As the nation grapples with lead concerns, two major trade associations are urging the government to re-examine lead rules because proper test kits aren’t available, costing contractors untold thousands in unnecessary work safe practices.
The Renovation, Repair and Painting (RRP) program rule requires contractors to use costly lead-safe work practices in homes built before 1978 — unless a test shows no lead-based paint would be disturbed. When the RRP rule was first adopted in 2008, the Environmental Protection Agency promised an affordable lead test kit that would provide a false negative of no more than 5 percent and a false positive of no more than 10 percent by 2010. However, of the two test kits available, false positives range from 42 percent to 78, percent, according EPA’s own studies. Furthermore, EPA stated that it “has no plans or resources to sponsor additional testing of kits…”
The National Association of Home Builders (NAHB) and the Window and Door Manufacturers Association (WDMA) are two trade groups saying that’s unacceptable. “We’re concerned that they’ve abandoned development of that kit, and we think they have responsibility to develop that test kit,” said Kevin McKenney, WDMA’s government affairs director. McKenney quickly adds that WDMA supports efforts to eliminate lead in homes, a position NAHB shares.
But at the same time the groups want EPA to re-examine — and even narrow — the RRP rule because EPA based the RRP rule’s economic analysis on faulty test kit assumptions. The test kits were to reduce costs to regulated entities from $758 million in 2008 (pre test kit) to $507 million in 2010 (post test kit), according to the EPA. No one seems to know how off those figures actually are. But WDMA estimates unnecessary work safe practices are adding $60 per window opening or $500 on the average 8-window replacement job. The EPA’s estimate was an additional cost of $35 per job.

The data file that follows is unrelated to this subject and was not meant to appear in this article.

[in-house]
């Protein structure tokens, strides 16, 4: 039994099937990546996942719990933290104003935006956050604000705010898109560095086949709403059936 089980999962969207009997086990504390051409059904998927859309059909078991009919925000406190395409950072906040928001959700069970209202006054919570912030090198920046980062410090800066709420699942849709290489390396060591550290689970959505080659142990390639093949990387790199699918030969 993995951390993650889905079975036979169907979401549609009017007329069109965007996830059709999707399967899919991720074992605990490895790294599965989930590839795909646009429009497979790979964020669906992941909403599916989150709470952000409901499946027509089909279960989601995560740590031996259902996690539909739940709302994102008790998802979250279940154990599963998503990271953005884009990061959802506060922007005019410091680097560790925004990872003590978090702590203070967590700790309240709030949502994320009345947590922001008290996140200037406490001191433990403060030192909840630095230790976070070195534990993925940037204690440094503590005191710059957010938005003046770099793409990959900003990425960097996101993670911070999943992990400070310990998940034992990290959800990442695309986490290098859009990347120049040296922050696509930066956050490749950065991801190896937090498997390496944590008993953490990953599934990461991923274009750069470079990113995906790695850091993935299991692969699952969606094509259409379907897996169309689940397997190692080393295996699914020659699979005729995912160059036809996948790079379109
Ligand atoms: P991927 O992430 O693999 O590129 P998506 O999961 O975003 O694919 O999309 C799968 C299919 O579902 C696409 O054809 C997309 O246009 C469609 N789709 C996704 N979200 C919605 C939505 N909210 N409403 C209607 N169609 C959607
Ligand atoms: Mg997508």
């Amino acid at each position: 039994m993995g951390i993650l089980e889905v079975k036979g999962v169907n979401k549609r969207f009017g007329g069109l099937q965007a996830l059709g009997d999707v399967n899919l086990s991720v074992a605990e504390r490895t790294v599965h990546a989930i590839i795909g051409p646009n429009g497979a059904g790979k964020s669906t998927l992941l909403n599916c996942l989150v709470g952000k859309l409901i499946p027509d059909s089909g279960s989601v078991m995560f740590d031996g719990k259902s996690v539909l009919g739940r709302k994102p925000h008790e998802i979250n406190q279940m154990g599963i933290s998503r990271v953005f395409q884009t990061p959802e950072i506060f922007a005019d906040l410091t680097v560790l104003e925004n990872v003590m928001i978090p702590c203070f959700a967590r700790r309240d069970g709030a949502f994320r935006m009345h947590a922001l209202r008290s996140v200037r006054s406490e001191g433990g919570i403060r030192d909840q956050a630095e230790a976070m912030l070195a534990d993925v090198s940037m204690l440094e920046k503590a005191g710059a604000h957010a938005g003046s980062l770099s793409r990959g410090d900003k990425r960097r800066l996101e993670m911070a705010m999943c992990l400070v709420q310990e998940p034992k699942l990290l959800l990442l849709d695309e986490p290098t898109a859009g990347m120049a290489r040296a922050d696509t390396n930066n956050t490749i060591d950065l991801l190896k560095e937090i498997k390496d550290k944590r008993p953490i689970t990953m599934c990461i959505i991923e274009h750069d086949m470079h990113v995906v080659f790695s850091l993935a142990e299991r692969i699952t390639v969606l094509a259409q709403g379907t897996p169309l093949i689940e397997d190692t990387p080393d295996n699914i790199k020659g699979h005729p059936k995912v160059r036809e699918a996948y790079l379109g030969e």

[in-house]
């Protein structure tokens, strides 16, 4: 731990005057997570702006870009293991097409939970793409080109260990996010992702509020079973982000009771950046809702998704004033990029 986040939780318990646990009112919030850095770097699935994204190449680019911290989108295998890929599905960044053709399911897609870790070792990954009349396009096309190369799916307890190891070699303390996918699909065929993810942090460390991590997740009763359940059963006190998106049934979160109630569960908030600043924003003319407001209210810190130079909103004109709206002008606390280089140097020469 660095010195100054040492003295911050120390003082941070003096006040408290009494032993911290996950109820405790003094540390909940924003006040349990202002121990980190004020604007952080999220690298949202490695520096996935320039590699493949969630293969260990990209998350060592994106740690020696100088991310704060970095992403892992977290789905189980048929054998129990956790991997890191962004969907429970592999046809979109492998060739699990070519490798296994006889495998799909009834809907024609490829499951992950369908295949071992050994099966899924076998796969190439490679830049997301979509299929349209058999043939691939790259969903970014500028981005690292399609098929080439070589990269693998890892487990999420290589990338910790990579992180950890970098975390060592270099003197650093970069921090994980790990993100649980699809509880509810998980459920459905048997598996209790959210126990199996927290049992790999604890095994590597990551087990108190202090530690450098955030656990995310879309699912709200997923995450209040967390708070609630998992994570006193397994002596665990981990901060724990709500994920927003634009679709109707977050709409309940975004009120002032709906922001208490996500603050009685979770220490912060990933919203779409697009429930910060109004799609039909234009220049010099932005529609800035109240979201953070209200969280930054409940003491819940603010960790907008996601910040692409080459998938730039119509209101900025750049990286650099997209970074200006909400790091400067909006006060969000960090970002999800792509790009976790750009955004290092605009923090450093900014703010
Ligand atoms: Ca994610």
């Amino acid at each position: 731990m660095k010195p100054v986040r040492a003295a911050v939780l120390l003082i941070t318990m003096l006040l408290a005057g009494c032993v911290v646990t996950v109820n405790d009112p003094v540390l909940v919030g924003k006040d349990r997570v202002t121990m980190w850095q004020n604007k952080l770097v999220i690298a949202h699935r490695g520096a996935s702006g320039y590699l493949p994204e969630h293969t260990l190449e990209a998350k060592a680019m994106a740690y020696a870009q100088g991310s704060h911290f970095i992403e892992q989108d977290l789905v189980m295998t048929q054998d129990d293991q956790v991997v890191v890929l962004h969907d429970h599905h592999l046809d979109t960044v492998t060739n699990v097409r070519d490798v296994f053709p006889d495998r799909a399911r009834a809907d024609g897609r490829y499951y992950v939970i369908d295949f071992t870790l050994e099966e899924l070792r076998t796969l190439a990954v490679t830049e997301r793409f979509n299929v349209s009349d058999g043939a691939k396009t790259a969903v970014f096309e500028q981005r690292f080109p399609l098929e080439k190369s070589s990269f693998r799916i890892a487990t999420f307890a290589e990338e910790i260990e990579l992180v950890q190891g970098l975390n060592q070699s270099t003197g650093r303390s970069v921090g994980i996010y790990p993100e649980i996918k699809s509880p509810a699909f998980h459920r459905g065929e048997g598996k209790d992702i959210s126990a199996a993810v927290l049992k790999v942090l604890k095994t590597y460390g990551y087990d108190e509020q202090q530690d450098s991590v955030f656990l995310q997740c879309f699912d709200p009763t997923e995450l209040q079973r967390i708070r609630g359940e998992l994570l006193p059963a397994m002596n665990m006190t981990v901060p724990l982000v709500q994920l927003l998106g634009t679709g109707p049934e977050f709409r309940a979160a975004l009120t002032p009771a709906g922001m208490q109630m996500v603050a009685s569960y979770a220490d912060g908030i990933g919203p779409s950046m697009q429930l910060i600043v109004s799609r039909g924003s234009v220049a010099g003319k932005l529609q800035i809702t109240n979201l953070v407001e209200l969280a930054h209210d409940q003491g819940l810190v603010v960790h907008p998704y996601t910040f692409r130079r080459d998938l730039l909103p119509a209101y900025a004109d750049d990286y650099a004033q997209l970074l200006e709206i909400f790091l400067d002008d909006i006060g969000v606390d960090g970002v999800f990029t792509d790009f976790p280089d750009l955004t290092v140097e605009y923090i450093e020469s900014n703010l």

“…It calls into question whether the program as it currently exists would have been adopted if the economic analysis would have been based on existing technology and not the development of an elusive test kit yet to be developed,” NAHB environmental policy program manager, Tamra Spielvogel wrote to EPA. She added, “To address this deficiency EPA should act to narrow the targeted scope of the rule to cover those homes most likely to contain lead-based paint and those most likely to present an exposure risk to children under 6 or pregnant women.”
Not everyone in the industry agrees. “There exists more accurate testing methods, however, contractors are loathe to ask a homeowner to spend $200 more to have more accurate testing done, which a company like mine can provide,” said Doug Dalsing, co-owner of Testudo LLC, a lead safe training company.
Dalsing uses X-Ray Fluorescence (XRF) technology to test for lead, a more accurate method EPA wants to reduce training requirements on to address the test kit issue. XRF testing ranges from $100 to $300, which Dalsing said is a small price compared to the overall cost of most replacement jobs. “Contractors have two options: Spend next to nothing and get inaccurate results, or spend $200 for more accurate testing and save time and man hours.”
Dalsing dismissed associations’ attacks on test kits. “I just think they’re trying to poke holes in the regulation in an attempt to water it down,” he said. “Instead of trying to poke holes, look up your local lead inspector, strike up a relationship and get the to the job where the cost benefit to do the testing will pay off in the end.”